Circulating tumour cell detection ups risk of biochemical recurrence in prostate cancer
Detection of circulating tumour cells appears to increase the risk of biochemical recurrence in patients with prostate cancer, suggesting that such detection precedes prostate-specific antigen (PSA) risk following surgery in cases of prostate cancer recurrence, reveals a recent study.
“Circulating tumour cells in the blood were frequently detected in patients with undetectable PSA levels after radical prostatectomy for localized prostate cancer,” the investigators said.
This study prospectively enrolled 203 patients with an undetectable PSA who had undergone radical prostatectomy for prostate cancer. Circulating tumour cell sampling was performed at a median of 4.5 months after surgery.
Biochemical recurrence-free survival was the primary endpoint. A novel approach with a replication-competent adenovirus controlled by PSA/prostate-specific membrane antigen transcription regulatory elements (Ad5/35E1aPSESE4) was used to detect circulating tumour cells in the blood of patients.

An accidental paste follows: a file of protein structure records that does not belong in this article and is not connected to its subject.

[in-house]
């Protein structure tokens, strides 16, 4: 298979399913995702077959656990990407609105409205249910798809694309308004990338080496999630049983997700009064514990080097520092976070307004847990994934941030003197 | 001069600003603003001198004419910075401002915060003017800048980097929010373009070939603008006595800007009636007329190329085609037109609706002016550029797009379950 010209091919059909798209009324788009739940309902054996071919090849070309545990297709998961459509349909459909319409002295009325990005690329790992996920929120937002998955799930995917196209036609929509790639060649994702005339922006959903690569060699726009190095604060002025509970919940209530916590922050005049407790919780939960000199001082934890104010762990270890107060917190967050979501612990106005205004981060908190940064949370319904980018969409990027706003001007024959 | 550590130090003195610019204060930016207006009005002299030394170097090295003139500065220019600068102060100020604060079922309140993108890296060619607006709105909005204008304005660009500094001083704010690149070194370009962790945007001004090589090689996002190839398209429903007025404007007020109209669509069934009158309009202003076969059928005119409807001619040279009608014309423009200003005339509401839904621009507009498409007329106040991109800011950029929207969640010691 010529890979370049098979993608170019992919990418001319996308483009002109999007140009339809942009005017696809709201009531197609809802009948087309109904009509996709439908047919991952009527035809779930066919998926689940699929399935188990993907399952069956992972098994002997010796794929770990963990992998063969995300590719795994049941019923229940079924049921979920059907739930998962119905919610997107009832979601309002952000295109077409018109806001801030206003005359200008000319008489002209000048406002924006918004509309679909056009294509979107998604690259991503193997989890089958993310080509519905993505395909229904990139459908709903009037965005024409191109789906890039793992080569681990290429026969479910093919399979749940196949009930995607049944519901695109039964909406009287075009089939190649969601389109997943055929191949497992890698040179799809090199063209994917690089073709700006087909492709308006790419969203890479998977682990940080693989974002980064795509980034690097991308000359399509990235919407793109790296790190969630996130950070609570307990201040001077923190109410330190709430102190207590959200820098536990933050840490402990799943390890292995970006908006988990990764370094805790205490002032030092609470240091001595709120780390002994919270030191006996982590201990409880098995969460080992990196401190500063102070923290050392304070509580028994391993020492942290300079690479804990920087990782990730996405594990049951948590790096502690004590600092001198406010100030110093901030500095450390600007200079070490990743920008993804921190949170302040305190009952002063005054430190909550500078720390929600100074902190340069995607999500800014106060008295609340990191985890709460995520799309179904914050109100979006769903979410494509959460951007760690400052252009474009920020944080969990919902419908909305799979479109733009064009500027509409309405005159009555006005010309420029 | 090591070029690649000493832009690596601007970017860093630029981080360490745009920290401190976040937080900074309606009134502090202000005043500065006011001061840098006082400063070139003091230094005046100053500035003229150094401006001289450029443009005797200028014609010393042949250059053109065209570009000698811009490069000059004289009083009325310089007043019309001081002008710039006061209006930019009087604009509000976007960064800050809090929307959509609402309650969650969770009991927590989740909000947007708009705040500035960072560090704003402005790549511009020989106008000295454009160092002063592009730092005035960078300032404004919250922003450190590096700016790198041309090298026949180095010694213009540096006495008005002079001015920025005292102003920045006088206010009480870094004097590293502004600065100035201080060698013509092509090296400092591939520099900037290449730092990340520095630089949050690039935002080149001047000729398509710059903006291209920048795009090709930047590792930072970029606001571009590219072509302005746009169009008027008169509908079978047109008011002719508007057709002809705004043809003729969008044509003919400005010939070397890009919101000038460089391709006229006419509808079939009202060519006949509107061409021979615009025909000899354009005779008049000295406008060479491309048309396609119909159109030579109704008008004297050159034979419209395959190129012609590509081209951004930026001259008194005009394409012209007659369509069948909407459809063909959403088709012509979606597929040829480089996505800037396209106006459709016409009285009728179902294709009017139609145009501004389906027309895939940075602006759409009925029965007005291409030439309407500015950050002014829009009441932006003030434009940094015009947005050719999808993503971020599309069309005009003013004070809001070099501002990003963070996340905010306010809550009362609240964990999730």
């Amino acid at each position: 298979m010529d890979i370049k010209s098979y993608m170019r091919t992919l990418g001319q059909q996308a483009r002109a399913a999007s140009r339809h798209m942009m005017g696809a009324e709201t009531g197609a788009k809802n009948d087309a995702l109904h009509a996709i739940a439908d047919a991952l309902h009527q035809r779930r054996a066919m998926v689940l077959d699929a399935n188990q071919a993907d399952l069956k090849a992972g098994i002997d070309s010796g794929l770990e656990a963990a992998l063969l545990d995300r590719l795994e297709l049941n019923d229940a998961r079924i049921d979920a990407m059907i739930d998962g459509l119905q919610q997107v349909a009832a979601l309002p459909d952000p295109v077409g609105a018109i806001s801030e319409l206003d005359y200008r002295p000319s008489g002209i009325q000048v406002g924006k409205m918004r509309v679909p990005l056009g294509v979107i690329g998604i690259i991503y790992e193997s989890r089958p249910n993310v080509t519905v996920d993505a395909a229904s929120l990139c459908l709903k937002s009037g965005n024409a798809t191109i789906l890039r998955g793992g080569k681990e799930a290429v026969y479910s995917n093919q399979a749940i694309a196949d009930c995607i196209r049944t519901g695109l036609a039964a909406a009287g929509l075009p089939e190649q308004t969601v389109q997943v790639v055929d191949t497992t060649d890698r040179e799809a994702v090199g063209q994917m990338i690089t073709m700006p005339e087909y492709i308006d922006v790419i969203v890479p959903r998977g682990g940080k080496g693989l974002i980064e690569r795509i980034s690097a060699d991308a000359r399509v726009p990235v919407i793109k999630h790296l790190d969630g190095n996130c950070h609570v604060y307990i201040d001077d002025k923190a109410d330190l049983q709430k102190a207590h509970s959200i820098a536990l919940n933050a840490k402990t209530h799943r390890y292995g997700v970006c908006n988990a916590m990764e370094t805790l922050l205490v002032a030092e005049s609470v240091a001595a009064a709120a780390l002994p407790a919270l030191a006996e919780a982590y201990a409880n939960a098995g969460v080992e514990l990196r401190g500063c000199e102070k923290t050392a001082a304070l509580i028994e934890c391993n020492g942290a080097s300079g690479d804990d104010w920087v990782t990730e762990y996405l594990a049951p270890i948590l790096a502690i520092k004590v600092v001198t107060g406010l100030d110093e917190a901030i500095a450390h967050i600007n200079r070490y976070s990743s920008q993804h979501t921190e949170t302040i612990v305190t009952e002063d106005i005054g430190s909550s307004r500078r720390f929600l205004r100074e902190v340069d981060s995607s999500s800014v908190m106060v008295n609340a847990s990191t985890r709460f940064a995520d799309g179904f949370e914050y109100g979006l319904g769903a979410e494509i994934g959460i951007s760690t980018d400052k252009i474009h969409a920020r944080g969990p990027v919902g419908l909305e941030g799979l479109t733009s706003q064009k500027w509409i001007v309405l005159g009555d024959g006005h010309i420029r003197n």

Seventy-three (36.0 percent) patients with undetectable PSA concentrations after surgery were found to have circulating tumour cells. Biochemical recurrence at 3 years from the time of surgery was significantly higher in patients with positive than negative circulating tumour cells (81.6 percent vs 48.9 percent; log rank p<0.001).
In multivariable analysis, postoperative circulating tumour cell detection independently correlated with a higher risk of biochemical recurrence (hazard ratio, 5.42, 95 percent confidence interval, 3.24–9.06; p<0.001). Additionally, C-index was increased in combinations of multivariable model and postoperative circulating tumour cell detection compared with the multivariable model alone.
“Large-scale validation is needed in the future,” the investigators said.